The 2012 Missouri legislative session is underway, and much of the first-day talk revolved around the challenges facing the state’s public schools.
In addition to Missouri’s K-12 schools not being fully funded, suburban school districts near St. Louis and Kansas City may be forced to accept thousands of transfer students from the inner cities, thanks to the State Supreme Court’s ruling in Turner v. Clayton. House Speaker Steven Tilley (R, Perryville) says any solutions to those problems should include tuition tax credits for kids in unaccredited areas, and statewide expansion of charter schools.
“Since I’ve been up here for seven years, every year we try and go outside the box and try and do something with education reform, and every year...they come up with reasons why ‘no, you can’t do that,’ and ‘no, we shouldn’t do that,’ so we end up getting the status quo," Tilley told reporters following the House's opening session. "In that seven years we shuffled thousands and thousands of kids through failing schools because we weren't willing to challenge the status quo...I'm tired of that, and we're gonna do something this year.”
House Minority Floor Leader Mike Talboy (D, Kansas City) opposes linking school funding and the so-called “Turner Fix” to charter schools and tax credits.
"If we’re gonna deal with Kansas City, if we’re gonna deal with St. Louis, if we’re gonna deal with the foundation formula, let’s do those as their own bills," Talboy said. "Just like I would hope that we deal with data centers, angel investment programs, Aerotropolis, freight forwarders, any of those job creation things I hope we deal with them on their own, because we’ve seen what happens when you roll them all together.”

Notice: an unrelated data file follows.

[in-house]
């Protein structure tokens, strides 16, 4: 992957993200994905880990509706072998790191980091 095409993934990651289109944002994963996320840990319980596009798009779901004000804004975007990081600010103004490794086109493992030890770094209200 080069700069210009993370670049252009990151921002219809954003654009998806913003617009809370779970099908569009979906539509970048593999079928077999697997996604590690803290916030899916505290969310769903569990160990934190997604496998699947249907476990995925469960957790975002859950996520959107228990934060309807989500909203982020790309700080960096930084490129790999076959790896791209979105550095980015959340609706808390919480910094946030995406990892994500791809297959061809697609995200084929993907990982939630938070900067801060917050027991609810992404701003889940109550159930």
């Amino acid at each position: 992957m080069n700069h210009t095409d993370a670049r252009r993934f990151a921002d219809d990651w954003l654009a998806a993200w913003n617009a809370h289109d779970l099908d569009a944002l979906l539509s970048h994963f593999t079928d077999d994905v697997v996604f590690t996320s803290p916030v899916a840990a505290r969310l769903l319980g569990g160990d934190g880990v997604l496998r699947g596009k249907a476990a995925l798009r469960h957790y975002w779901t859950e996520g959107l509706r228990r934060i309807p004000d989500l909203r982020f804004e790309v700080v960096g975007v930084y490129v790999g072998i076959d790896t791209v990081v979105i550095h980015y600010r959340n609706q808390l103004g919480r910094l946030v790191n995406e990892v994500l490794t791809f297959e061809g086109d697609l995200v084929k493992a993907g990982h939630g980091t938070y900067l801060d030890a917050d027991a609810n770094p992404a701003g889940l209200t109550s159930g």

Leaders in both chambers are again promising to balance the overall state budget without raising taxes. Senate President Pro-tem Rob Mayer (R, Dexter) says that includes not raising taxes on cigarettes or collecting sales taxes on purchases made on the Internet.
“I know that there’s been discussion in the past about it, but with such a weak recovery coming out of the recession of several years ago, now’s not the time to be talking about increasing the tax burden on any segment of our society," Mayer said.
House Republicans also oppose raising the state’s cigarette tax, which, at 17 cents a pack is the lowest in the nation. House Democrats say that a cigarette tax hike and collecting taxes from Internet sales should at least be part of the discussion to bring in more revenue.